THE widow of a man shot dead in a dissident republican attack has said she hopes a letter of remorse from the gunman who pulled the trigger is genuine – but stressed she can never forgive him.
Dean Evans (27) was handed a mandatory life sentence on Tuesday for his role in the murder of Peter Butterly in a pub car park in Gormanston, Co Meath, in 2013.
He pleaded guilty to being a member of a gang that blocked in Mr Butterly’s car at the Huntsman Inn on March 6, 2013 – and also admitted being the gunman.
Just before his trial was due to open in January last year Evans, of Grange Park Rise, Raheny, went on the run with his girlfriend, Stacey Roche.
Two of his co-accused were found guilty of murder in the trial that Evans avoided.
They were Edward McGrath (35), of Landale Lawns, Springfield, Tallaght, and Sharif Kelly (47), of Pinewood Green Road, Balbriggan.
Evans spent 15 months in Spain with Roche, an ex-partner of slain RIRA boss Alan Ryan, before gardai tracked him down and brought him back to face trial in April.
Evans pleaded guilty and accepted his fate of a mandatory life sentence as a result.
Before sentence was passed on Tuesday, his legal team handed in a letter to the Special Criminal Court in which he expressed remorse for his actions.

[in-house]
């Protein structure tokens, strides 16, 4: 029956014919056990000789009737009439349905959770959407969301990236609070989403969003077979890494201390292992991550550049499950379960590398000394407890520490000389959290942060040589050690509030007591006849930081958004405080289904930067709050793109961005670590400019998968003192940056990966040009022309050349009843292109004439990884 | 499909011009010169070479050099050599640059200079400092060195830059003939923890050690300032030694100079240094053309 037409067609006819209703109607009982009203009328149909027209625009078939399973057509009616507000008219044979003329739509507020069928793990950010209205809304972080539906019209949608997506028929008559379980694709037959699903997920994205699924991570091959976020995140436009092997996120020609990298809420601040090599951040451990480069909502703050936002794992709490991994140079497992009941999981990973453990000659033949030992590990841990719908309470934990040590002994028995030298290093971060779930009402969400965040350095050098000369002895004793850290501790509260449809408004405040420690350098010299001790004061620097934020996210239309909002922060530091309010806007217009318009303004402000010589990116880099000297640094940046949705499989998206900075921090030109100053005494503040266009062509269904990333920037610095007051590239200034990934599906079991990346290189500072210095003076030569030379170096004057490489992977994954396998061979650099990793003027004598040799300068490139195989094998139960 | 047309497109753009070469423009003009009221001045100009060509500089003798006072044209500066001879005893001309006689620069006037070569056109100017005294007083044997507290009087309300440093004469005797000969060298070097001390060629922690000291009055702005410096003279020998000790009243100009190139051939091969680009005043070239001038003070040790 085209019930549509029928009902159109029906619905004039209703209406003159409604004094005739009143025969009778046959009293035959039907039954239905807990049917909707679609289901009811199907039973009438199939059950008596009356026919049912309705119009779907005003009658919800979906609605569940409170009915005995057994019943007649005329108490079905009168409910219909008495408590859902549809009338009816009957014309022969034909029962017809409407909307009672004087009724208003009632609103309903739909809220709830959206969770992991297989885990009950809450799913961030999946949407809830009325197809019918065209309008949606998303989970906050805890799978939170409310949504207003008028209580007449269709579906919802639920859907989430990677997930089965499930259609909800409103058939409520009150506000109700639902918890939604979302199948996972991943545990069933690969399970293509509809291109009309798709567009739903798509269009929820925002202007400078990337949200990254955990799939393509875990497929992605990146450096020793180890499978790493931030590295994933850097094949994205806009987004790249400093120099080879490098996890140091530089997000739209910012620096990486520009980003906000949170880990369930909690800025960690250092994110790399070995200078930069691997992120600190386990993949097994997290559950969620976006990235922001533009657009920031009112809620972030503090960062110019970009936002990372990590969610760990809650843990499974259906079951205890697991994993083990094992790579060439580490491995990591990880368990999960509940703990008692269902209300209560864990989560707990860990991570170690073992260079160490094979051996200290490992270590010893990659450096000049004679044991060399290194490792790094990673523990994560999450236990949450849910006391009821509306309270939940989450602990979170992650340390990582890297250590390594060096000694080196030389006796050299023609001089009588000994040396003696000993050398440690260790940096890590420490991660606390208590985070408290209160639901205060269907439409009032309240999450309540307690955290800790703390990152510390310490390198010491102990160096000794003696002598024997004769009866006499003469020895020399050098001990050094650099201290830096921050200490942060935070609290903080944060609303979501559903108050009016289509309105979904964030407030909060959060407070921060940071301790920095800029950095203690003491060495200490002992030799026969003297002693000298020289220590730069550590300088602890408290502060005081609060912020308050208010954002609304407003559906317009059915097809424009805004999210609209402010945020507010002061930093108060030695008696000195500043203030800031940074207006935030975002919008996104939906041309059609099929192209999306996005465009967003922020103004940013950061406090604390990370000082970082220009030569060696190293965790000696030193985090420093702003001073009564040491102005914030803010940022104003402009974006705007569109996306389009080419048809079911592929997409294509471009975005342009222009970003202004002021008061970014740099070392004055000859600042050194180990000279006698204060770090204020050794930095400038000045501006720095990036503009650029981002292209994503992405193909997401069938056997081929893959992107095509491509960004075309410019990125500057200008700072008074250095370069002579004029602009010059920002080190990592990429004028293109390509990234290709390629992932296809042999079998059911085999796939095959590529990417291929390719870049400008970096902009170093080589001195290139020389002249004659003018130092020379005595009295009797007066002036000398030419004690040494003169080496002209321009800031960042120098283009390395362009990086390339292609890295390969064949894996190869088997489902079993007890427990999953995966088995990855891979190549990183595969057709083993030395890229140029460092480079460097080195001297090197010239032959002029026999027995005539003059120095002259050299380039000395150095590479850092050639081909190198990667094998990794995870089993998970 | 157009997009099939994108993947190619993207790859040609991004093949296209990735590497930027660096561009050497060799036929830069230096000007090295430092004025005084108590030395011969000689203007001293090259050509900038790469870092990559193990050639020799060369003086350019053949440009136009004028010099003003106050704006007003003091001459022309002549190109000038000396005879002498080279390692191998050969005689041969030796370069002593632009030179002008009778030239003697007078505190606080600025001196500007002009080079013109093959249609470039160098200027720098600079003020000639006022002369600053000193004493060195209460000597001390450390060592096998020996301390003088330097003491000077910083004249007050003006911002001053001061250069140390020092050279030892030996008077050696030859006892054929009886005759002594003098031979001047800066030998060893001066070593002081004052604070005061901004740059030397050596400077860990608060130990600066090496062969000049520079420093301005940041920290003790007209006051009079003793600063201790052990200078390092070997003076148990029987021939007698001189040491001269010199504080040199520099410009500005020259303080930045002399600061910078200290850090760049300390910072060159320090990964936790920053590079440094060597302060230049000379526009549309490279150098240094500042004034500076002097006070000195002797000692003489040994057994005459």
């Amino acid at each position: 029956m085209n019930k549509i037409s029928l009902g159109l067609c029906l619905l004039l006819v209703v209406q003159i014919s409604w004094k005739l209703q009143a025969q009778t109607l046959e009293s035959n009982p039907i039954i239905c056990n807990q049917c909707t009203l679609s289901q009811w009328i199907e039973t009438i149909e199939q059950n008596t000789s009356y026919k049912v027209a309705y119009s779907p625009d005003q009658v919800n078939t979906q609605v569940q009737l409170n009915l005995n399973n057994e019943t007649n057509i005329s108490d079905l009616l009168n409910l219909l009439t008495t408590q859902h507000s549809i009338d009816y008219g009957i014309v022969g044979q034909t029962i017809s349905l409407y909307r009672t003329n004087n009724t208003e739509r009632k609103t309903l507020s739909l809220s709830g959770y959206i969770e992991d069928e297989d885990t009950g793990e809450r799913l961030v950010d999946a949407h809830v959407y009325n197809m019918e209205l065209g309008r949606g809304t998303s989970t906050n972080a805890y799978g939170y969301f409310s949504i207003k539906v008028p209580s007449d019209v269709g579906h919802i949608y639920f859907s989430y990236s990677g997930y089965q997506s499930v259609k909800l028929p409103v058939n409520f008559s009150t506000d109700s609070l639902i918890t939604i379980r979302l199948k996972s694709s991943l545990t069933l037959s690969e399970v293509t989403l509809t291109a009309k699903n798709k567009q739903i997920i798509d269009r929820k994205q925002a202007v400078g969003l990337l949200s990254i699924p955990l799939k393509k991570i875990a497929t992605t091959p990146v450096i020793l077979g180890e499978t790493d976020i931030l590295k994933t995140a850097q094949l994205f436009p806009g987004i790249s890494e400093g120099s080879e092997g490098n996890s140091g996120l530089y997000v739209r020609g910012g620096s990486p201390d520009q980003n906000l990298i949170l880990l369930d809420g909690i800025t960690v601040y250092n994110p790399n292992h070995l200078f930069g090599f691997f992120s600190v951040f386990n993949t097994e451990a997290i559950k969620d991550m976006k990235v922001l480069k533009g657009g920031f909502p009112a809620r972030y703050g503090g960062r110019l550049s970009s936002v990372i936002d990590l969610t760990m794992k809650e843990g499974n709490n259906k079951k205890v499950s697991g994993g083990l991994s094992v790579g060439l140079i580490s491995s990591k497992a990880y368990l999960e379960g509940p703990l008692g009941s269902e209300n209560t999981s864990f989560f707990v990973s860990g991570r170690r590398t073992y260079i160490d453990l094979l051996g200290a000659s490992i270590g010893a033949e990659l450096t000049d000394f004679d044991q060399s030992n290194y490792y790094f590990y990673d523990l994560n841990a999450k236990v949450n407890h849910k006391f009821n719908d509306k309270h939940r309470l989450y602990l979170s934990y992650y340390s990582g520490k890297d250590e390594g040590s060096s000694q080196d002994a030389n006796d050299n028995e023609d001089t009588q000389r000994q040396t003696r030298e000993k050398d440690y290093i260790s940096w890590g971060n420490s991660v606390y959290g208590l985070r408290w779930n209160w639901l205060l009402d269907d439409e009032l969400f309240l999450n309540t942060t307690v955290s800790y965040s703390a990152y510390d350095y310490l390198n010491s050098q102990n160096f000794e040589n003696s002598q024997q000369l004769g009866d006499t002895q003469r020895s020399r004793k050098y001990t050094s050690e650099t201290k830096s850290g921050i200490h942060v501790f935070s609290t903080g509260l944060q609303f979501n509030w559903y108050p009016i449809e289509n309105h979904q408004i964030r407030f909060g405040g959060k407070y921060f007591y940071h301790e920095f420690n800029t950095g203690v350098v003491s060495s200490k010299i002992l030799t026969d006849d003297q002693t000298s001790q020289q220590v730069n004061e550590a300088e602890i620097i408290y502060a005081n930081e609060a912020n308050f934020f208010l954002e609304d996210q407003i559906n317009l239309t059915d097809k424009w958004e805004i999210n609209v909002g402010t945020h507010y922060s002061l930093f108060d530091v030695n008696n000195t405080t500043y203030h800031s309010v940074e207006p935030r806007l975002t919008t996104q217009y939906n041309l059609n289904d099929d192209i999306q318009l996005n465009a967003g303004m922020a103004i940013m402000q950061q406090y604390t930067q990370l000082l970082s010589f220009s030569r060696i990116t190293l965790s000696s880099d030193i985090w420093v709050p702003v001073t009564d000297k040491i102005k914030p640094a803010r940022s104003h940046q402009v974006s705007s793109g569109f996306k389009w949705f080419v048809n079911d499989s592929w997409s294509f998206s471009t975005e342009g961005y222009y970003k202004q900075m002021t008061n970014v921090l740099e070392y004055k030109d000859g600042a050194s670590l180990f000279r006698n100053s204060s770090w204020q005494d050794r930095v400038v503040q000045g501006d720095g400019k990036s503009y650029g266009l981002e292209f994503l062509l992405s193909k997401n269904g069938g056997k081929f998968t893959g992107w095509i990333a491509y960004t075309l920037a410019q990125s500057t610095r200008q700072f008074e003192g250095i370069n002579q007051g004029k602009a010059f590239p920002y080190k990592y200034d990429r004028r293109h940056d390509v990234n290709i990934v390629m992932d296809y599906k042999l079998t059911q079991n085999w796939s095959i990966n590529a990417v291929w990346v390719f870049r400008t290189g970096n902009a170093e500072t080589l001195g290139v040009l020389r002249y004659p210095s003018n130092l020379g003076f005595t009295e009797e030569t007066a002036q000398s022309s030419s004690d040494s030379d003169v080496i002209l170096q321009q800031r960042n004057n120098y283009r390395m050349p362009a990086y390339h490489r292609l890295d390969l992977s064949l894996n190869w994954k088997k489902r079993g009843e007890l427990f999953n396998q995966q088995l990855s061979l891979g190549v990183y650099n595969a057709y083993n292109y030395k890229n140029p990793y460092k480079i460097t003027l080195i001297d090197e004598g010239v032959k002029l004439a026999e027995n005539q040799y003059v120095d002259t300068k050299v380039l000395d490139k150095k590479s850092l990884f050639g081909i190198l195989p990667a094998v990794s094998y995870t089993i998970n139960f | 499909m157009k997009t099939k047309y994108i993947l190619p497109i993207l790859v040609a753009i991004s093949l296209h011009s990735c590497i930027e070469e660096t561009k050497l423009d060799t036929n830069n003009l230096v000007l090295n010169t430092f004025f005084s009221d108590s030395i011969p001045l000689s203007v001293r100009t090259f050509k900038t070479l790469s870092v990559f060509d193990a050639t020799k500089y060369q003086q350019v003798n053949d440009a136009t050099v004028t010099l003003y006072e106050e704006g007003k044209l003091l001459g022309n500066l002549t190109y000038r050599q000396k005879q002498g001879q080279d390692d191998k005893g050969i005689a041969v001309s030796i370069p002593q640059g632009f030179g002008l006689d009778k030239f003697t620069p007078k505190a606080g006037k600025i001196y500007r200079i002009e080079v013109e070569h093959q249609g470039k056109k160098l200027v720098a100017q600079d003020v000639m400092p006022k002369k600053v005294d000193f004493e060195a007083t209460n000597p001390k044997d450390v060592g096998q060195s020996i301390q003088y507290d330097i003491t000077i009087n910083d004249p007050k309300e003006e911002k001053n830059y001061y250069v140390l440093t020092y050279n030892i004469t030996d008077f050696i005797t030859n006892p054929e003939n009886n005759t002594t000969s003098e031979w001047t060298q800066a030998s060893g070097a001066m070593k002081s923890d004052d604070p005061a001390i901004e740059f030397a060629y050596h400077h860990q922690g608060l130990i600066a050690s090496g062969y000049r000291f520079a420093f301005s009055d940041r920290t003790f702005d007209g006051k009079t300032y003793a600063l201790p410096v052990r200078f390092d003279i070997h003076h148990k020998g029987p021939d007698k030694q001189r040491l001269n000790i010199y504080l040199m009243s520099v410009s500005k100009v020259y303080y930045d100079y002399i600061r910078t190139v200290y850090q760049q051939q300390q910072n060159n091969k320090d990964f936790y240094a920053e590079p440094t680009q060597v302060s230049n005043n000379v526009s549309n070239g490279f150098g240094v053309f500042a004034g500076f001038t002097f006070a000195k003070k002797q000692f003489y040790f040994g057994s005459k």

His barrister, Hugh Hartnett, outlined its contents, saying Evans wished to submit “a real expression of remorse” and to apologise to his victim’s family for the pain and suffering he caused them.
“He wishes to express regret and remorse for the impact it has had on the deceased’s family and the suffering that has resulted from his actions,” Mr Hartnett said.
“He wishes to express his apologies to the family, and that decisions that he made at an earlier stage in his life are not decisions that would be made today or in the future.”
It is understood that in the letter, Evans said that his time on the run was for him a time of reflection in which he re-evaluated his position and realised the immense impact and infinite amount of suffering he had caused to Mr Butterly’s family.
He also apologised for the suffering he caused to his own family, and promised to follow the guidance given to him toward rehabilitation when the time comes for him to reintegrate into society.
Reacting to the letter, Mr Butterly’s widow, Eithne, said Evans was “to be pitied more than anything else”.
“He was duped into doing this by cowardly scumbags,” she told Independent.ie.
I do hope his words are true and there is genuine remorse there. I can’t forgive him but I hope his words of regret are genuine.”
Evans’ admissions of guilt, and acknowledgement that decisions he made in the past are ones he regrets, could make life behind bars difficult for him if they are seen as disassociating himself from past connections with people in republican circles.
However, Eithne said she hoped there were no consequences for him as a result of his expressions of remorse.
“I wish him no harm. This started with Peter’s death and it should end there,” she said.
“Enough is enough. There are no winners.”